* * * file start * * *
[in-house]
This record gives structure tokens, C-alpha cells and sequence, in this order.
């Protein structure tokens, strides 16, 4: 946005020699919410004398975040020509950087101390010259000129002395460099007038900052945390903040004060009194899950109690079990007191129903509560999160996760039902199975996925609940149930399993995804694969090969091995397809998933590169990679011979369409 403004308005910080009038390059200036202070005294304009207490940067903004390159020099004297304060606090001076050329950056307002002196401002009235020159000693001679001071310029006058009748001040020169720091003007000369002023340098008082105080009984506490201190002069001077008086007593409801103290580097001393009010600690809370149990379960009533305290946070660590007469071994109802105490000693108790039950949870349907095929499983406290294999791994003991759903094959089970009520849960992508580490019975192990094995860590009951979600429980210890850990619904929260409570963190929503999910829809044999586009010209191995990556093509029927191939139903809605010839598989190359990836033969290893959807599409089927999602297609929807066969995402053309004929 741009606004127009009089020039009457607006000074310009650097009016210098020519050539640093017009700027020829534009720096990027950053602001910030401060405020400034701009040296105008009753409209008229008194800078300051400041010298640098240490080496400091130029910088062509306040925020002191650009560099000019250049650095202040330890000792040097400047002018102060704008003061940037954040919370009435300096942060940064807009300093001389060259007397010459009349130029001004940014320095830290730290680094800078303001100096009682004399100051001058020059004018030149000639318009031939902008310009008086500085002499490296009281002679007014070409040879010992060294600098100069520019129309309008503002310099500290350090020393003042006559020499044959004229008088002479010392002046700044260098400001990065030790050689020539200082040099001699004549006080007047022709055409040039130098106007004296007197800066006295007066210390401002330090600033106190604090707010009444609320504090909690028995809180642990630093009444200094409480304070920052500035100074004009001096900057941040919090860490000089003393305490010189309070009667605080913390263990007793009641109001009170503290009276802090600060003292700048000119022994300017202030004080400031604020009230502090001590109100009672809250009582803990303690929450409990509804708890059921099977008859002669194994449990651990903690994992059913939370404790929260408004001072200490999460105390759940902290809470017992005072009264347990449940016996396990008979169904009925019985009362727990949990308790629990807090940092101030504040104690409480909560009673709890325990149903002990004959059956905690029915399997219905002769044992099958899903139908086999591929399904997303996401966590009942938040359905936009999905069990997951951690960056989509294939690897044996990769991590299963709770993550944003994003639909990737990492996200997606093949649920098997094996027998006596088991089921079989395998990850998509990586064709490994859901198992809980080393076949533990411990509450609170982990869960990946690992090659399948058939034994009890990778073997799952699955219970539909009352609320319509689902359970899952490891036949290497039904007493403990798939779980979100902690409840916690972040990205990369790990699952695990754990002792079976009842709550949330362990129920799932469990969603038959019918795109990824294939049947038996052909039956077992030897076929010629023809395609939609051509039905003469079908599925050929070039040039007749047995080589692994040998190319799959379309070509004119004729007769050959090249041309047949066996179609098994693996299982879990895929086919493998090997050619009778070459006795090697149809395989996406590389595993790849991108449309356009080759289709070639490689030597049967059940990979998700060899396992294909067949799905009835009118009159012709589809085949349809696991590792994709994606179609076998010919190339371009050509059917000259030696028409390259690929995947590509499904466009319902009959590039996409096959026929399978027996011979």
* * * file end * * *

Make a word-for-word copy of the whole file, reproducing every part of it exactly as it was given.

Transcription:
[in-house]
This record gives structure tokens, C-alpha cells and sequence, in this order.
């Protein structure tokens, strides 16, 4: 946005020699919410004398975040020509950087101390010259000129002395460099007038900052945390903040004060009194899950109690079990007191129903509560999160996760039902199975996925609940149930399993995804694969090969091995397809998933590169990679011979369409 403004308005910080009038390059200036202070005294304009207490940067903004390159020099004297304060606090001076050329950056307002002196401002009235020159000693001679001071310029006058009748001040020169720091003007000369002023340098008082105080009984506490201190002069001077008086007593409801103290580097001393009010600690809370149990379960009533305290946070660590007469071994109802105490000693108790039950949870349907095929499983406290294999791994003991759903094959089970009520849960992508580490019975192990094995860590009951979600429980210890850990619904929260409570963190929503999910829809044999586009010209191995990556093509029927191939139903809605010839598989190359990836033969290893959807599409089927999602297609929807066969995402053309004929 741009606004127009009089020039009457607006000074310009650097009016210098020519050539640093017009700027020829534009720096990027950053602001910030401060405020400034701009040296105008009753409209008229008194800078300051400041010298640098240490080496400091130029910088062509306040925020002191650009560099000019250049650095202040330890000792040097400047002018102060704008003061940037954040919370009435300096942060940064807009300093001389060259007397010459009349130029001004940014320095830290730290680094800078303001100096009682004399100051001058020059004018030149000639318009031939902008310009008086500085002499490296009281002679007014070409040879010992060294600098100069520019129309309008503002310099500290350090020393003042006559020499044959004229008088002479010392002046700044260098400001990065030790050689020539200082040099001699004549006080007047022709055409040039130098106007004296007197800066006295007066210390401002330090600033106190604090707010009444609320504090909690028995809180642990630093009444200094409480304070920052500035100074004009001096900057941040919090860490000089003393305490010189309070009667605080913390263990007793009641109001009170503290009276802090600060003292700048000119022994300017202030004080400031604020009230502090001590109100009672809250009582803990303690929450409990509804708890059921099977008859002669194994449990651990903690994992059913939370404790929260408004001072200490999460105390759940902290809470017992005072009264347990449940016996396990008979169904009925019985009362727990949990308790629990807090940092101030504040104690409480909560009673709890325990149903002990004959059956905690029915399997219905002769044992099958899903139908086999591929399904997303996401966590009942938040359905936009999905069990997951951690960056989509294939690897044996990769991590299963709770993550944003994003639909990737990492996200997606093949649920098997094996027998006596088991089921079989395998990850998509990586064709490994859901198992809980080393076949533990411990509450609170982990869960990946690992090659399948058939034994009890990778073997799952699955219970539909009352609320319509689902359970899952490891036949290497039904007493403990798939779980979100902690409840916690972040990205990369790990699952695990754990002792079976009842709550949330362990129920799932469990969603038959019918795109990824294939049947038996052909039956077992030897076929010629023809395609939609051509039905003469079908599925050929070039040039007749047995080589692994040998190319799959379309070509004119004729007769050959090249041309047949066996179609098994693996299982879990895929086919493998090997050619009778070459006795090697149809395989996406590389595993790849991108449309356009080759289709070639490689030597049967059940990979998700060899396992294909067949799905009835009118009159012709589809085949349809696991590792994709994606179609076998010919190339371009050509059917000259030696028409390259690929995947590509499904466009319902009959590039996409096959026929399978027996011979």